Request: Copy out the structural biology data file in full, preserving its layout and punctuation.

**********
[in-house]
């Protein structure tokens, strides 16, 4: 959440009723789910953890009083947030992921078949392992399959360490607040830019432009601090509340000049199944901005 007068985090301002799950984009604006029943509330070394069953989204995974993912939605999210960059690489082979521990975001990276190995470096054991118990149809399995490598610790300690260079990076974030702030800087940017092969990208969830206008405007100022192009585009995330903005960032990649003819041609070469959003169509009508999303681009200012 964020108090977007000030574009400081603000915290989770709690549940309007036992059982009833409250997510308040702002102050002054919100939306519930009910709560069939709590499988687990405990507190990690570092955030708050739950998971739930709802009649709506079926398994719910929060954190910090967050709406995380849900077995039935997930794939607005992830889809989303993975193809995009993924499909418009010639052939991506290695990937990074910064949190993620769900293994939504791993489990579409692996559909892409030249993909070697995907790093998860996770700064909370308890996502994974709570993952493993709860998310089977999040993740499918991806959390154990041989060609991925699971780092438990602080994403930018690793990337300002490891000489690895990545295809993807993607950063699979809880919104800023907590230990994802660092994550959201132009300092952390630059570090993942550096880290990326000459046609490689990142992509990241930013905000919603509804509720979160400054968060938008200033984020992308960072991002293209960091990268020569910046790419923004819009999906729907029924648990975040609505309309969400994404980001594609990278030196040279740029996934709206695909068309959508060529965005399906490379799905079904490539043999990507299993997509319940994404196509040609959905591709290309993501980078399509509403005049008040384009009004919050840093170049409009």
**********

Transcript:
[in-house]
């Protein structure tokens, strides 16, 4: 959440009723789910953890009083947030992921078949392992399959360490607040830019432009601090509340000049199944901005 007068985090301002799950984009604006029943509330070394069953989204995974993912939605999210960059690489082979521990975001990276190995470096054991118990149809399995490598610790300690260079990076974030702030800087940017092969990208969830206008405007100022192009585009995330903005960032990649003819041609070469959003169509009508999303681009200012 964020108090977007000030574009400081603000915290989770709690549940309007036992059982009833409250997510308040702002102050002054919100939306519930009910709560069939709590499988687990405990507190990690570092955030708050739950998971739930709802009649709506079926398994719910929060954190910090967050709406995380849900077995039935997930794939607005992830889809989303993975193809995009993924499909418009010639052939991506290695990937990074910064949190993620769900293994939504791993489990579409692996559909892409030249993909070697995907790093998860996770700064909370308890996502994974709570993952493993709860998310089977999040993740499918991806959390154990041989060609991925699971780092438990602080994403930018690793990337300002490891000489690895990545295809993807993607950063699979809880919104800023907590230990994802660092994550959201132009300092952390630059570090993942550096880290990326000459046609490689990142992509990241930013905000919603509804509720979160400054968060938008200033984020992308960072991002293209960091990268020569910046790419923004819009999906729907029924648990975040609505309309969400994404980001594609990278030196040279740029996934709206695909068309959508060529965005399906490379799905079904490539043999990507299993997509319940994404196509040609959905591709290309993501980078399509509403005049008040384009009004919050840093170049409009």